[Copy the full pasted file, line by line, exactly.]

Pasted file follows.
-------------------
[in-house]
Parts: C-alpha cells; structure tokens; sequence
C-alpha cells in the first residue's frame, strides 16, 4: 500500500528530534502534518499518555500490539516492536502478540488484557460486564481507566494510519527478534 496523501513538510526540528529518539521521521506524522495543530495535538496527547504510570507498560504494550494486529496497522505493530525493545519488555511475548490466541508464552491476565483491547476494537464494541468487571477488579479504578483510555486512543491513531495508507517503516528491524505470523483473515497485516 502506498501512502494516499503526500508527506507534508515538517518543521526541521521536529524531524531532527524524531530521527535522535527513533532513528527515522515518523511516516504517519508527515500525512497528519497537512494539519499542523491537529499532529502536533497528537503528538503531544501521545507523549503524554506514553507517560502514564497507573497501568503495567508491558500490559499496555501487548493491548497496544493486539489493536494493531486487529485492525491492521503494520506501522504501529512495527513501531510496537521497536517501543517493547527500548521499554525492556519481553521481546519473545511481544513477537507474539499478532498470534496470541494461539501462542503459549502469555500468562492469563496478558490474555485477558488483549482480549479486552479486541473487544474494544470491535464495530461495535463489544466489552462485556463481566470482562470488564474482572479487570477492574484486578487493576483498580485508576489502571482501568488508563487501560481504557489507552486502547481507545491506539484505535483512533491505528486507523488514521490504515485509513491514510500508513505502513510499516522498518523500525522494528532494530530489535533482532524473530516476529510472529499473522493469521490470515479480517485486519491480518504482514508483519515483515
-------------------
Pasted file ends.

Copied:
[in-house]
Parts: C-alpha cells; structure tokens; sequence
C-alpha cells in the first residue's frame, strides 16, 4: 500500500528530534502534518499518555500490539516492536502478540488484557460486564481507566494510519527478534 496523501513538510526540528529518539521521521506524522495543530495535538496527547504510570507498560504494550494486529496497522505493530525493545519488555511475548490466541508464552491476565483491547476494537464494541468487571477488579479504578483510555486512543491513531495508507517503516528491524505470523483473515497485516 502506498501512502494516499503526500508527506507534508515538517518543521526541521521536529524531524531532527524524531530521527535522535527513533532513528527515522515518523511516516504517519508527515500525512497528519497537512494539519499542523491537529499532529502536533497528537503528538503531544501521545507523549503524554506514553507517560502514564497507573497501568503495567508491558500490559499496555501487548493491548497496544493486539489493536494493531486487529485492525491492521503494520506501522504501529512495527513501531510496537521497536517501543517493547527500548521499554525492556519481553521481546519473545511481544513477537507474539499478532498470534496470541494461539501462542503459549502469555500468562492469563496478558490474555485477558488483549482480549479486552479486541473487544474494544470491535464495530461495535463489544466489552462485556463481566470482562470488564474482572479487570477492574484486578487493576483498580485508576489502571482501568488508563487501560481504557489507552486502547481507545491506539484505535483512533491505528486507523488514521490504515485509513491514510500508513505502513510499516522498518523500525522494528532494530530489535533482532524473530516476529510472529499473522493469521490470515479480517485486519491480518504482514508483519515483515